`Football Remembers':The Collective Memory of Football in the Spectacle of British Military Commemoration

Abstract

This article examines two major rituals of contemporary national life in the UK: association football and military commemoration. It explores the ways in which remembering is enacted and performed within UK football and how these processes are related to issues of power, agency and identity in Britain today. Employing the concepts of collective memory and spectacle, this article argues that ‘memory entrepreneurs’ have sought to embed football as ‘site of memory’ in the performance of military commemoration. It concludes that this has contributed to the transformation of military commemoration, from a ritual that is observed to a spectacle that is consumed. This paper thus contributes to emergent debates on the militarization of civilian space, the shifting nature of civil–military relations in the twenty-first century, and the role of military remembrance in the reproduction of Britishness.

Publication DOI: https://doi.org/10.1080/17526272.2021.1930701
Divisions: School of Social Sciences & Humanities > Politics & International Relations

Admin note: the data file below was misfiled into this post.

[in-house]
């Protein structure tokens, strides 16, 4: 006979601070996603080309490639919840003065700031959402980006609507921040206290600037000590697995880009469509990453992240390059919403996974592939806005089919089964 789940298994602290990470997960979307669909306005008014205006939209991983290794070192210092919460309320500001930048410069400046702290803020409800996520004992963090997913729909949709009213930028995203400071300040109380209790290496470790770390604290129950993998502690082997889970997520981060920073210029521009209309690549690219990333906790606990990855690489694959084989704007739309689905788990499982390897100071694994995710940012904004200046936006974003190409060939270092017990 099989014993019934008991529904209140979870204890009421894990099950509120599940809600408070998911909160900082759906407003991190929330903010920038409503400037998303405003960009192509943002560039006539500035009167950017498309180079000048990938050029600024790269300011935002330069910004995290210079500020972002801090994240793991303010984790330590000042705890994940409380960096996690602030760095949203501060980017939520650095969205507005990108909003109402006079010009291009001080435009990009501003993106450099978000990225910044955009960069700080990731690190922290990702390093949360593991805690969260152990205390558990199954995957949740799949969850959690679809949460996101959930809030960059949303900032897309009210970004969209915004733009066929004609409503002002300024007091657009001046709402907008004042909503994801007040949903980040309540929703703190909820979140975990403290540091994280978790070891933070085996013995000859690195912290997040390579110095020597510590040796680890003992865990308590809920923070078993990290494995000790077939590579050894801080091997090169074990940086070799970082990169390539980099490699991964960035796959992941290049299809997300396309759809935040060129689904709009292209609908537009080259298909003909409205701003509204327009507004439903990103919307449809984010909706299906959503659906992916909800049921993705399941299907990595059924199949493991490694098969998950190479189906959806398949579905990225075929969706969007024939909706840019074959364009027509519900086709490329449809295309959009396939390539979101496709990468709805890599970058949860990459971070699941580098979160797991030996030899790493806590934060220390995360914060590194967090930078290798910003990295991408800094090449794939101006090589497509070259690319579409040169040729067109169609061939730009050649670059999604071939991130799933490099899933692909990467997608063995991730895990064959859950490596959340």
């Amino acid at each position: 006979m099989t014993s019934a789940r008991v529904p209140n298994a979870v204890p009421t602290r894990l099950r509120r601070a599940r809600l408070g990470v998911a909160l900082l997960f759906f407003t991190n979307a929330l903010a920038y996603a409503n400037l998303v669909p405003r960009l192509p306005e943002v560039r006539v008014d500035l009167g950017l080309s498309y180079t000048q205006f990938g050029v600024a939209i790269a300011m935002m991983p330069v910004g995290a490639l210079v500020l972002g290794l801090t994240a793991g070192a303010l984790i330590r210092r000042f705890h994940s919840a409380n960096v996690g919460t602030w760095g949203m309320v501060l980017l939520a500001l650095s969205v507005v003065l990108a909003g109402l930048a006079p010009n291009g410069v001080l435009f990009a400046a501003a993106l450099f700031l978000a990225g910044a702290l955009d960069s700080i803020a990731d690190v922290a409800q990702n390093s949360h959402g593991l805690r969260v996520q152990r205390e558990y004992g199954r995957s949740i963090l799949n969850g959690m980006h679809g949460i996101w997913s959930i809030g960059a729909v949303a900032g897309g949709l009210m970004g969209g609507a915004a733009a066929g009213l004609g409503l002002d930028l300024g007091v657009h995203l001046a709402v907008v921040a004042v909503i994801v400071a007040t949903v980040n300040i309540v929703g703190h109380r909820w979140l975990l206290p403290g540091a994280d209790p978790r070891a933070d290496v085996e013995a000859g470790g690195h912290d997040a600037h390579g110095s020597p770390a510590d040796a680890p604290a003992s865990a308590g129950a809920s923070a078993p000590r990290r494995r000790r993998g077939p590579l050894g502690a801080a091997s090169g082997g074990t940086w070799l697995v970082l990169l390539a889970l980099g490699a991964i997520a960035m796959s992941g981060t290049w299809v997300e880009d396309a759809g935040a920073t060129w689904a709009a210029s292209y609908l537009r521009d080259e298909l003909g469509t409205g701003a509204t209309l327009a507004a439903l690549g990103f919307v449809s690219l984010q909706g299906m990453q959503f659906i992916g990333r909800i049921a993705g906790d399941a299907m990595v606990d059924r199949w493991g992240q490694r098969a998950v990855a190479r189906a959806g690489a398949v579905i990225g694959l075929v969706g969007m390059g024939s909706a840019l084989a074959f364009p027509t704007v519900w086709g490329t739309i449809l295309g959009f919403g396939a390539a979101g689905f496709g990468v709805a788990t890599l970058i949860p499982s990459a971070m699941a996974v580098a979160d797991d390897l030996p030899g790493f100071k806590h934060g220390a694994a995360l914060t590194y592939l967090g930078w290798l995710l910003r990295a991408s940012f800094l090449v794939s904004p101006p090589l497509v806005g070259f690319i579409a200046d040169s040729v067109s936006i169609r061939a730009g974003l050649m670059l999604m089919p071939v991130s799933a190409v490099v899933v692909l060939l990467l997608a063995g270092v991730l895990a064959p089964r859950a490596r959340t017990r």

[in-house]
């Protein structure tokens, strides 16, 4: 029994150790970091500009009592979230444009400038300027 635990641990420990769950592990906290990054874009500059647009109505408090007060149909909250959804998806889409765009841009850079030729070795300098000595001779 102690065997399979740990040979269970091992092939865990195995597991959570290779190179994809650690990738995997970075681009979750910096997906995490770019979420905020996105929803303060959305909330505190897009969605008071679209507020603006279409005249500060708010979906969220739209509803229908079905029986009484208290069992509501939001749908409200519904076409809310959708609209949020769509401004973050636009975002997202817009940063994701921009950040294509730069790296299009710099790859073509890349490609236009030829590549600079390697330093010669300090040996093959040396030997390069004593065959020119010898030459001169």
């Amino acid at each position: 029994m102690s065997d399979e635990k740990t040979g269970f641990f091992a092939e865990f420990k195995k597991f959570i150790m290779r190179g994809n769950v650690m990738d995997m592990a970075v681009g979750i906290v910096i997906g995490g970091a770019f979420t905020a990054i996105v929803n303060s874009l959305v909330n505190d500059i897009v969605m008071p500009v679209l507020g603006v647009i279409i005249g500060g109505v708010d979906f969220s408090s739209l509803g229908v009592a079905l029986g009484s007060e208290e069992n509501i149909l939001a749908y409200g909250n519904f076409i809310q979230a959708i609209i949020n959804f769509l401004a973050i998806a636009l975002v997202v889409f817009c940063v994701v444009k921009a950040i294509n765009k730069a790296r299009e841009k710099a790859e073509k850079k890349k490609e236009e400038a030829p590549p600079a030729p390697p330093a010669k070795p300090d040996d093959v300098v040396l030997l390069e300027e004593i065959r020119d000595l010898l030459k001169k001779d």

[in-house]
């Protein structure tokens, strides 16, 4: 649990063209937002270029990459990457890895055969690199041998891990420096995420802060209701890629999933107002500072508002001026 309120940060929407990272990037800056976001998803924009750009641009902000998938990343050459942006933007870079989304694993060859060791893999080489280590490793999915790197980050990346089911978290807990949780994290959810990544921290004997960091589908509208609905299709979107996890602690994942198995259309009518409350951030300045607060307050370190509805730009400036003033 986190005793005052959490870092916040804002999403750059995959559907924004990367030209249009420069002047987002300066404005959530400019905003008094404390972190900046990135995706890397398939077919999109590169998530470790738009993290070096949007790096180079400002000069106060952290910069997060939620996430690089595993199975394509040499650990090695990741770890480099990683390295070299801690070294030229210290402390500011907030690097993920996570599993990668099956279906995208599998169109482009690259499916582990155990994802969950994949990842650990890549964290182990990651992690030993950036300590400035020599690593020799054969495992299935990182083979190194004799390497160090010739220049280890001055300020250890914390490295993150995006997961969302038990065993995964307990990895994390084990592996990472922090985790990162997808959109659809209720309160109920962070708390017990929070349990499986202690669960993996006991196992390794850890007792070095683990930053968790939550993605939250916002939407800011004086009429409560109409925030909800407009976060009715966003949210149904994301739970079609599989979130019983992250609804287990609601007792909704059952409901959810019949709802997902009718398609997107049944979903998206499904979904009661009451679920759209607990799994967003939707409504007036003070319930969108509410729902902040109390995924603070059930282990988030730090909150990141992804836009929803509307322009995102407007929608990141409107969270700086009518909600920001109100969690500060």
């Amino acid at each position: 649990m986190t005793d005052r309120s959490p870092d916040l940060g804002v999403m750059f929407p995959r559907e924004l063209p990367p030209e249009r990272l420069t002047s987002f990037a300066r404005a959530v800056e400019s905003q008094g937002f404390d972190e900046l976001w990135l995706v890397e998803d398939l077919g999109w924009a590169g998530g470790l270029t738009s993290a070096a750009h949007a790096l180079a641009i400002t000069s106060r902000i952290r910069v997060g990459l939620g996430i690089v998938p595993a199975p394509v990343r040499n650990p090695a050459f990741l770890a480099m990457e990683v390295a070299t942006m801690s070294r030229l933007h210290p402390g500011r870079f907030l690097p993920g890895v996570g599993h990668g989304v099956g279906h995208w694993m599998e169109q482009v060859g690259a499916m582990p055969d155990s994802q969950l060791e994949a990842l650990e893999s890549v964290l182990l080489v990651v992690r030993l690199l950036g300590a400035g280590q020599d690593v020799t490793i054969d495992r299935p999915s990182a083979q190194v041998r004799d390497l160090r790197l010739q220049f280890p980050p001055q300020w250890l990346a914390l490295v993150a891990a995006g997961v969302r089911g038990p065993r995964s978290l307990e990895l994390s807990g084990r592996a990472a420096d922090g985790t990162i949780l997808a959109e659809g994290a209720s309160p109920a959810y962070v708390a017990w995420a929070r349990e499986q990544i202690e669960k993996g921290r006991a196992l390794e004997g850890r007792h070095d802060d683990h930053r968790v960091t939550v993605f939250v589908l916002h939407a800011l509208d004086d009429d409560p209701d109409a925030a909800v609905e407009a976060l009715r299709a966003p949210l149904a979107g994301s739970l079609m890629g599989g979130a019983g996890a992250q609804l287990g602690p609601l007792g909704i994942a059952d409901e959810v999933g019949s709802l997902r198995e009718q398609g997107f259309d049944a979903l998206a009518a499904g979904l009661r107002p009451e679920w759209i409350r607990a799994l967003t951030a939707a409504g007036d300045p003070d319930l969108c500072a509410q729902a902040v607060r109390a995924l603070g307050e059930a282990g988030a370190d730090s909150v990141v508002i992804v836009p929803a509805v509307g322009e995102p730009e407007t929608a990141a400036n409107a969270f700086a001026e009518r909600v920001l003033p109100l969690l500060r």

School of Social Sciences & Humanities > Aston Centre for Europe
School of Social Sciences & Humanities
Additional Information: © 2021 The Author(s). Published by Informa UK Limited, trading as Taylor & Francis Group. This is an Open Access article distributed under the terms of the Creative Commons Attribution-NonCommercial-NoDerivatives License (http://creativecommons.org/licenses/by-nc-nd/4.0/), which permits non- commercial re-use, distribution, and reproduction in any medium, provided the original work is properly cited, and is not altered, transformed, or built upon in any way.
Uncontrolled Keywords: Remembrance,commemoration,football,nationalism,memory entrepreneurs,collective memory,spectacle
Full Text Link:
Related URLs: http://www.tand ... 72.2021.1930701 (Publisher URL)
PURE Output Type: Article
Published Date: 2021-06-01
Published Online Date: 2021-06-01
Accepted Date: 2021-05-12
Authors: Fitzpatrick, Daniel (ORCID Profile 0000-0002-7044-0103)

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